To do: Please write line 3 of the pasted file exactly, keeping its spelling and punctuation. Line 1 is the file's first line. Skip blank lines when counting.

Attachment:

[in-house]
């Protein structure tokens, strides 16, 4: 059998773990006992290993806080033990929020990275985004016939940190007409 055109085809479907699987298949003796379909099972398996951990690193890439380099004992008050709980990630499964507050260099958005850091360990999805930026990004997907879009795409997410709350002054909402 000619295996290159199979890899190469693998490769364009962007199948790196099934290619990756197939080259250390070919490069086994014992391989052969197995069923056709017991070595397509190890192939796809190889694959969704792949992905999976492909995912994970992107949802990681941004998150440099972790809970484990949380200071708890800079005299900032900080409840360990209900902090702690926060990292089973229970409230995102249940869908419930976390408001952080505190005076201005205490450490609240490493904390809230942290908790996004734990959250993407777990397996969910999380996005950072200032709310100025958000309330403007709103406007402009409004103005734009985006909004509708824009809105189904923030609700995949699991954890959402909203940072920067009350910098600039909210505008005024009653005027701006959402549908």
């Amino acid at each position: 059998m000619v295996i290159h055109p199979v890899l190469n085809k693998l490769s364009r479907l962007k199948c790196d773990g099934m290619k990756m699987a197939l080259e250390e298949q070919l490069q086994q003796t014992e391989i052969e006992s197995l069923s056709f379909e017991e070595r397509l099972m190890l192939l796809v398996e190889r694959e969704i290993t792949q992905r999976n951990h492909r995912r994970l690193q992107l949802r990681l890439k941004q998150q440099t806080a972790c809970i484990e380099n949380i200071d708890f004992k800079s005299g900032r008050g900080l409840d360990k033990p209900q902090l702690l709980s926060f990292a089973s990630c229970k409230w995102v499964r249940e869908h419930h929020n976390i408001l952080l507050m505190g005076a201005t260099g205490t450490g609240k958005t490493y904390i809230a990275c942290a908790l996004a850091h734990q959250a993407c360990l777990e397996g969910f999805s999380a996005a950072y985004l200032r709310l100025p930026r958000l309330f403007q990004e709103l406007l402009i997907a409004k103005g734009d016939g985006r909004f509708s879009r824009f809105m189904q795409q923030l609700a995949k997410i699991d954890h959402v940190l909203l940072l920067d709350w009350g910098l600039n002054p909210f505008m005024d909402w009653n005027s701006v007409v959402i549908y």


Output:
């Amino acid at each position: 059998m000619v295996i290159h055109p199979v890899l190469n085809k693998l490769s364009r479907l962007k199948c790196d773990g099934m290619k990756m699987a197939l080259e250390e298949q070919l490069q086994q003796t014992e391989i052969e006992s197995l069923s056709f379909e017991e070595r397509l099972m190890l192939l796809v398996e190889r694959e969704i290993t792949q992905r999976n951990h492909r995912r994970l690193q992107l949802r990681l890439k941004q998150q440099t806080a972790c809970i484990e380099n949380i200071d708890f004992k800079s005299g900032r008050g900080l409840d360990k033990p209900q902090l702690l709980s926060f990292a089973s990630c229970k409230w995102v499964r249940e869908h419930h929020n976390i408001l952080l507050m505190g005076a201005t260099g205490t450490g609240k958005t490493y904390i809230a990275c942290a908790l996004a850091h734990q959250a993407c360990l777990e397996g969910f999805s999380a996005a950072y985004l200032r709310l100025p930026r958000l309330f403007q990004e709103l406007l402009i997907a409004k103005g734009d016939g985006r909004f509708s879009r824009f809105m189904q795409q923030l609700a995949k997410i699991d954890h959402v940190l909203l940072l920067d709350w009350g910098l600039n002054p909210f505008m005024d909402w009653n005027s701006v007409v959402i549908y």